(2007 Standing But Not Open)

Like Warner LeRoy's original vision for Great Adventure, and like Warner LeRoy himself, the Super Teepee was colorful and larger than life.    Designed to be a unique shopping experience featuring Western and Native American crafts, products and jewelry, the building was an authentic tent structure, with huge logs framing a canvas tent skin.


 
DESIGN AND CONSTRUCTION
  As a key element of the park's Rootin' Tootin' Rip Roarin' section, the Super Teepee stood out with its size and color.   Even in the earliest renderings of the larger than life section of the park, the Super Teepee was the focal point of the area.  
     
     
 
 The structure of the Super Teepee seems quite simple, but involved the exact placement of the huge logs to form the structure which would be visible from inside.    The twelve logs were placed at equal distances and fastened at the center, with a decorative cap added to the top along with the colorful canvas skin.

Because the structure was exposed on the inside, the building's air conditioning chiller systems were located beneath Best of the West, with 3 air handlers placed along the walls of the building.   The air conditioning was required to keep the building cool with the heat of the sun beating down on the non-insulated skin.
THE EARLY YEARS
     
     
   
The Super Teepee became on of the symbols of the park and was often featured in photos and souvenirs as an example of the park's unique look.


The shop featured a unique array of merchandise from cheap souvenirs, to expensive jewelry.


 
 
   
   
     
RECENT PICTURES
     
     
     
     
  Throughout the seasons the Super Teepee was an awe inspiring structure, both outside and inside.


Being inside the building with the sunlight coming through the colorful canvas skin was a unique experience.   As big as the Teepee looked from the outside, it felt even larger on the inside.


From the center of the structure hung a ring of lights over the central Totem Pole.  
 
 
   
   
   
     
   


   
Over time the exterior skin of the Super Teepee would wear out, and require replacing.   The last replacement of the skin occurred in 1990.



The biggest changes to Super Teepee over the years have been in the type and variety of merchandise available inside.   Where it was originally a place for Native American crafts and jewelry alongside regular park souvenirs, over time it became more generic in its merchandise selections.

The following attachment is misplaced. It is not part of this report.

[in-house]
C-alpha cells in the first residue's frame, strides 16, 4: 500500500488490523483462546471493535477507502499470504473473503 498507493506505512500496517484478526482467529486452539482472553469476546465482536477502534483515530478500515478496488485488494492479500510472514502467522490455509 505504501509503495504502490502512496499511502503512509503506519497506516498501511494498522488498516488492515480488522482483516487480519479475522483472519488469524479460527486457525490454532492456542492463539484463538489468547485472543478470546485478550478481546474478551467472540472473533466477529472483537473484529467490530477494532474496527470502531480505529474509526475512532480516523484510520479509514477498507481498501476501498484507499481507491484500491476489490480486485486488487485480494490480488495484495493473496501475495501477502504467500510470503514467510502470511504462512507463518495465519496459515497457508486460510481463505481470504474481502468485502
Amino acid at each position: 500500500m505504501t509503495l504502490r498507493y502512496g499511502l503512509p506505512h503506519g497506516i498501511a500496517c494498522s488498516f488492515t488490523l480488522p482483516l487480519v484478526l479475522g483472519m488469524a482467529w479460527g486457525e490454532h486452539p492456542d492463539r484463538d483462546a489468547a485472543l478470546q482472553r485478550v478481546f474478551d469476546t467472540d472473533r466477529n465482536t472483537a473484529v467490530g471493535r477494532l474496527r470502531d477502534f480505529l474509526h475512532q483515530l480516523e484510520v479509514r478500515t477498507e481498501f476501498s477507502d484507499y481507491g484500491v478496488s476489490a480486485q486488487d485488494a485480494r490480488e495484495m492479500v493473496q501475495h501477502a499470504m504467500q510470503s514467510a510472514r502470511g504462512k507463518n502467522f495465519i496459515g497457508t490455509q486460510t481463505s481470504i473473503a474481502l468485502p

Periodically, more "Western-Style" merchandise was added to the selection, and the decorative elements inside the store reflected the Western/Native American theme of the structure and the surrounding area.



During the Time Warner ownership of Six Flags, a player piano and several other prop elements were added in the Super Teepee as an all out attempt was made at bringing theme elements to the park.
 

   






 
   
 
   
     


Over time, the logs that were exposed to the elements began deteriorating, and one of the log that formed the Teepee's crown was lost due to rot.  


Eventually, the remaining logs would be cut short to eliminate the potential safety hazard.


The remaining log ends rotted further, and began to sprout weeds in the soft cores over time.
   
     
   
     
   
     
THE SUPER TEEPEE IS CLOSED
     
   
     
For the 2007 season, the Super Teepee was closed, as time and the elements took their toll and made it structurally unsafe.


The merchandise and fixtures were removed, and early plans had the Teepee becoming home to the "Brunch with Bugs" program.  


Tables were brought in and work began to re-purpose the landmark structure, but further analysis led to its never re-opening to the public.


The interior was left empty, and occasionally used for storage, but the doors were covered over and planters placed in front of them.   The signs had been removed, and the outside of the structure further deteriorated, with additional rips in the canvas appearing, and further rotting of the wood structure becoming evident.


At the end of the 2007 season,  the fate of the Super Teepee was unknown, but prospects for its future did not look good as the company contended with tight budgets. 
   
   
   
   
     
   
     
     
     
     
     
     
     
   
     
 

 
   
   
     
   
     
THE SUPER TEEPEE IS REMOVED
     
     











Unfortunately a wind storm at the beginning of March 2008 caught the canvas skin and ripped it off of the framework, damaging the exterior beyond repair.


With lack of time with the season starting in less than one month and a lack of funds for repairs or replacement, there was no other choice than to remove the remaining skin, interior walls and structure.




     
     
     
During a construction tour on
March 23rd, 2008, the Super Teepee was just a skeleton, with the inner wall and remaining interior elements removed.


A crane was standing by for removing the remainder of the log structure in the following days.   The two air conditioning handlers would also be removed and the former site cleared prior to the park's April 5th opening day.


The skyline of the Frontier Adventures section of the park will be forever changed without the colorful Super Teepee. 


   
     
POSTCARDS AND MERCHANDISE
     
     
     
  The Super Teepee was featured in many of the park's earliest postcards, and was often featured on other merchandise such as  pennants and even had its own souvenir plate.